More Intellectual Property Fights Over Who Gets To Do What In New Orleans And Mardi Gras

from the 'tit-rex? dept

I've never been to New Orleans, though, it's definitely on the list of places I'd like to check out one day. However, every time I hear a story about an intellectual property dispute involving New Orleans, it makes me wonder if that place is just different than pretty much the rest of the world. We've written in the past about the "Mardi Gras Indians" -- a group of guys who dress up in elaborate costumes during Mardi Gras -- and their attempts to copyright their costumes and stop people from photographing them, using some dubious theories.

Recently, Eric Goldman pointed us to a case involving a legal fight over a copied drink between two bars in the French Quarter in New Orleans. We've discussed in the past how some bartenders want more intellectual property on their drink recipes, and now we have an ongoing case that will explore exactly that.

But perhaps more ridiculous is this other story, sent in by Bill, about a legal dispute between Mardi Gras "krewes." Not being all that familiar with how all of this works, it took me a few reads to get this, but it appears that there's one famous "krewe" called Rex, which "crowns the king of New Orleans Carnival each Mardi Gras." Rex being Latin for "king." Get it? Then there's another "krewe" which appears to be a lot less well known, but which puts on miniature parades of "toy-like" shoebox floats. It goes by the name 'tit Rex, which is a shortening of "Petit Rex," meaning "little king" -- which is fitting for a parade of miniatures... while also being a sound-alike of the dinosaur T-Rex.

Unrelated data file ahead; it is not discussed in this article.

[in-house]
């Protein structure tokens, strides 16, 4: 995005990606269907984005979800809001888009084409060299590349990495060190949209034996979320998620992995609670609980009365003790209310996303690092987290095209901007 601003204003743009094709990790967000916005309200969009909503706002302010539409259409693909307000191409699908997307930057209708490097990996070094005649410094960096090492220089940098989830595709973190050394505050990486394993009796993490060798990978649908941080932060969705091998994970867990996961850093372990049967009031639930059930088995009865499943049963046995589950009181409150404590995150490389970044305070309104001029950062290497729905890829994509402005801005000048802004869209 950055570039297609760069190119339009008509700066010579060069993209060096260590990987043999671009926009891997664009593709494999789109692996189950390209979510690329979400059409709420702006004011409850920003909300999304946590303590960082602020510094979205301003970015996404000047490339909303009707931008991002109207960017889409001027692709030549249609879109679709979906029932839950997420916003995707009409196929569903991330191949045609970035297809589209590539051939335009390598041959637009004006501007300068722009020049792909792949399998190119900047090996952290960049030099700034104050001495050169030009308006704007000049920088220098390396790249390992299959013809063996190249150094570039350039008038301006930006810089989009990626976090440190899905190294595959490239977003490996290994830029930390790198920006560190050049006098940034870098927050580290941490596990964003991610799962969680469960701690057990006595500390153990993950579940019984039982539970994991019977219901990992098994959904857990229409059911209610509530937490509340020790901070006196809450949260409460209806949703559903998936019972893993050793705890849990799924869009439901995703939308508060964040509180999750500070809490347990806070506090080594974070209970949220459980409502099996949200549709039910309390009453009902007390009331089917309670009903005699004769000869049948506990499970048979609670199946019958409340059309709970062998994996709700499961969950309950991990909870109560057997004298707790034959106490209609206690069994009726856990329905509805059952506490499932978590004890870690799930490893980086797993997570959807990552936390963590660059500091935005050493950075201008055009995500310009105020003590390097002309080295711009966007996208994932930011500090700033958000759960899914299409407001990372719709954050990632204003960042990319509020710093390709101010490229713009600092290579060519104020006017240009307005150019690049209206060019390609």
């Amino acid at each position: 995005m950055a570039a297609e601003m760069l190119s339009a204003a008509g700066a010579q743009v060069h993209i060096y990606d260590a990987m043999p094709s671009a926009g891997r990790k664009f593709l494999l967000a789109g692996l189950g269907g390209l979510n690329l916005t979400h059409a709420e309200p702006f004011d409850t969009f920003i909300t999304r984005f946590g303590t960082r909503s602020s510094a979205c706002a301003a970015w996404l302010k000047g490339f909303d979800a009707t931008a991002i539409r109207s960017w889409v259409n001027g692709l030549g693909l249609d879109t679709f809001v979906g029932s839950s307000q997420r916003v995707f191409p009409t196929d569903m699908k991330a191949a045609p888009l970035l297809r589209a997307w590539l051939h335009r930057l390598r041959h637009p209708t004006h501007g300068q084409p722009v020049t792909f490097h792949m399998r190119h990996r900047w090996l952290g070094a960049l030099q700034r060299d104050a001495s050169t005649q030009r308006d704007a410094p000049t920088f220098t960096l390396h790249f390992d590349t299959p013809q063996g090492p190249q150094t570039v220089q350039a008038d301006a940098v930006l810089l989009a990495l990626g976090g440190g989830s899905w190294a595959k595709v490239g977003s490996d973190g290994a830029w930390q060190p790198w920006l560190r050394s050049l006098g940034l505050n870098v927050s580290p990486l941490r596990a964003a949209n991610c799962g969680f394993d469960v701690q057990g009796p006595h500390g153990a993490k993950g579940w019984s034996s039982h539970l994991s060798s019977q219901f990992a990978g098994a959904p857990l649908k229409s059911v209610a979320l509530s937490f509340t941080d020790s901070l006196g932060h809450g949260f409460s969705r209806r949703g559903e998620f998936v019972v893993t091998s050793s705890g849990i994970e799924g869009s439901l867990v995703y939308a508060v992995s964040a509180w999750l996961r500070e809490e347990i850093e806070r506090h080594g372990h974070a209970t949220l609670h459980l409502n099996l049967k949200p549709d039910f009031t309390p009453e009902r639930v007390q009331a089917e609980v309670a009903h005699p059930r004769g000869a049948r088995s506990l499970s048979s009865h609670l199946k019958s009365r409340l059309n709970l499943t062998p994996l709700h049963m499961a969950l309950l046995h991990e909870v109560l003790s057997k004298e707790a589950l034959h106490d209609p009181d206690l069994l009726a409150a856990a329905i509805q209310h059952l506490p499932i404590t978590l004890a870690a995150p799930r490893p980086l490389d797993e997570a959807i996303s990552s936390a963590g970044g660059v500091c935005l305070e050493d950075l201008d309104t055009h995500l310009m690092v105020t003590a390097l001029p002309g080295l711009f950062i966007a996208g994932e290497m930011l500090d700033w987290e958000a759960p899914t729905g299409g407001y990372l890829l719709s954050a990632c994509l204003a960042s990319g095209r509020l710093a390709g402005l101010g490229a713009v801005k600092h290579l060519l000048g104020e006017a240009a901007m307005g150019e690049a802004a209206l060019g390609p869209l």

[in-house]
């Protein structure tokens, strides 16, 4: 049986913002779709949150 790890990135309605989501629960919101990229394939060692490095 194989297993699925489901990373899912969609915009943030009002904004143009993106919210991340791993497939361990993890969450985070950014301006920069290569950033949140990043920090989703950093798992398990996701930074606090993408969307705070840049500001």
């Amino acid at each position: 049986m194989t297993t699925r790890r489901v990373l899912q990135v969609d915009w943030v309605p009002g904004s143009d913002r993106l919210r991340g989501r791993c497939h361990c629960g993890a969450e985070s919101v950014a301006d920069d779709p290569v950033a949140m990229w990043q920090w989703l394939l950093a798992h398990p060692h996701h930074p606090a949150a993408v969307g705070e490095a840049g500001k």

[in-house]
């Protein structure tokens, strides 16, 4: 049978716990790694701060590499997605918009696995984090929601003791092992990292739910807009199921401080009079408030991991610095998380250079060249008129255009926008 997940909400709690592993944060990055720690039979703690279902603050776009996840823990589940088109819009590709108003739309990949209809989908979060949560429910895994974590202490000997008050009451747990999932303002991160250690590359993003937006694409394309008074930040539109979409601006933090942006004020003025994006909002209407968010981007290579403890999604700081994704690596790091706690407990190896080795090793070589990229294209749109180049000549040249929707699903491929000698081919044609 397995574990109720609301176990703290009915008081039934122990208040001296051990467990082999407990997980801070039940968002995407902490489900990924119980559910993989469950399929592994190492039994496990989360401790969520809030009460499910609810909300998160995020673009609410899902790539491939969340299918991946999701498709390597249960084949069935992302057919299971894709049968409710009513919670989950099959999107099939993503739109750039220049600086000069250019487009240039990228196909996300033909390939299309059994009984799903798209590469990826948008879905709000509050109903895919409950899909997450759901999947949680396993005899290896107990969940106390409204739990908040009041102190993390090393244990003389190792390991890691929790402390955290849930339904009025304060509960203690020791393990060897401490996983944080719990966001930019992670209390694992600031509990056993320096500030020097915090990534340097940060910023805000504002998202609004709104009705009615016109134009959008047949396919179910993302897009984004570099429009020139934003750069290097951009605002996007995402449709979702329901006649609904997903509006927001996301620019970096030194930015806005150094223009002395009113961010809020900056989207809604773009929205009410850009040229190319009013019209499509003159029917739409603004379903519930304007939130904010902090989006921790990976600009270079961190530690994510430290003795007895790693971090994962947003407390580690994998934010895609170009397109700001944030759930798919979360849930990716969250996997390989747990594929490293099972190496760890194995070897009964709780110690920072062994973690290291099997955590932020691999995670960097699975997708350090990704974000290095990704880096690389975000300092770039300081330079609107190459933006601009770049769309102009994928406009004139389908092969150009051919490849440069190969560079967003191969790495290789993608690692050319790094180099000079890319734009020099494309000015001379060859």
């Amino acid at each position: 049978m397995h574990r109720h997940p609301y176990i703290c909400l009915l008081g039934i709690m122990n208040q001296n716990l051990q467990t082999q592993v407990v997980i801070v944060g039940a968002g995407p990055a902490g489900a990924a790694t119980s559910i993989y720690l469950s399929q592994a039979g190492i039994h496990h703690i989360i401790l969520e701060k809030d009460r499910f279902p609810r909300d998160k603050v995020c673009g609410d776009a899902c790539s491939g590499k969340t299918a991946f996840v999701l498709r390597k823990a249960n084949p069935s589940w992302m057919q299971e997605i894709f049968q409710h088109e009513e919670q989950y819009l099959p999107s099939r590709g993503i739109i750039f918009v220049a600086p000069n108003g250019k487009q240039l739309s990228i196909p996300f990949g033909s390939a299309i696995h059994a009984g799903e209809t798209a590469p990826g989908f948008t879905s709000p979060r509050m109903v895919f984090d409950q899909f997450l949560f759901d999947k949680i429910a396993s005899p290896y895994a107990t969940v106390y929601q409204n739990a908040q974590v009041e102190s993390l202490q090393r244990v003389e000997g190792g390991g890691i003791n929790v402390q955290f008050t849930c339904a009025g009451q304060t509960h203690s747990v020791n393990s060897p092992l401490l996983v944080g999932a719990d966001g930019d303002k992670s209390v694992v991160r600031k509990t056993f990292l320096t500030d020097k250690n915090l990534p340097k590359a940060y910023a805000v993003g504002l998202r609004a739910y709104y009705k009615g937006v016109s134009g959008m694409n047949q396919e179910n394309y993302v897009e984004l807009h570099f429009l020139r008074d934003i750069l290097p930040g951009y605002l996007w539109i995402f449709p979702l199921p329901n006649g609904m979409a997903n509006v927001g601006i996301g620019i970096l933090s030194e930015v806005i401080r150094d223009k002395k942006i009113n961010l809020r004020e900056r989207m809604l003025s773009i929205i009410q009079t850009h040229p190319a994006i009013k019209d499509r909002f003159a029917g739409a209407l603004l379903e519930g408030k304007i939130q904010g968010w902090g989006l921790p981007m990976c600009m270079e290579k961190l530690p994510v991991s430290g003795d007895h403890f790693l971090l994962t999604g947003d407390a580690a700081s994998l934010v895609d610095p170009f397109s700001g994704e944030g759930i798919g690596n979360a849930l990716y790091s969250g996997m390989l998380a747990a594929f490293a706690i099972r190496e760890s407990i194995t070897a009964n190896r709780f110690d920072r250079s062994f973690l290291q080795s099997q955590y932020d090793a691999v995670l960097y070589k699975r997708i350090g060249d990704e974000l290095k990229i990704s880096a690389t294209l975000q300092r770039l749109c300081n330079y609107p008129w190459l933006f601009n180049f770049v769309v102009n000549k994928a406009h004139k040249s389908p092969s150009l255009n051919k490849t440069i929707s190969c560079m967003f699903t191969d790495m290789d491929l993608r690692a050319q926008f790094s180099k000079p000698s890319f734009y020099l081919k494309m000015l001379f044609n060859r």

Apparently a lawyer representing "Rex" is claiming that 'tit Rex infringes on their trade name and are demanding the other group change its name. Honestly, the whole thing sounds pretty silly. It doesn't sound like anyone is particularly confused here. Either way, it's pretty amazing that there's so much focus on intellectual property where it's not clear any such thing is needed. Was there really some concern that the ability of "Rex" to crown a "king" was somehow limited by this other group?
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Filed Under: 'tit rex, copyright, mardi gras, new orleans, rex, trade dress, trademark

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  1. identicon
    Christian Roselund, 21 Sep 2011 @ 5:37am

    That different...

    The author's introductory statements and perspective are interesting. While not a native, I lived in New Orleans for eight years. It is not that it is that different from the rest of the world. It is very different from much of the dominantly Protestant, Anglo United States.

    There are many things in New Orleans whose value cannot be measured in their economic output, and that is another thing that distinguishes it in an increasingly commoditized American culture. That is also one of the things that makes the less tangible and measurable aspects of quality of life so high there.

    Unfortunately for the author, this doesn't fit easily into a legalistic, economic equation.

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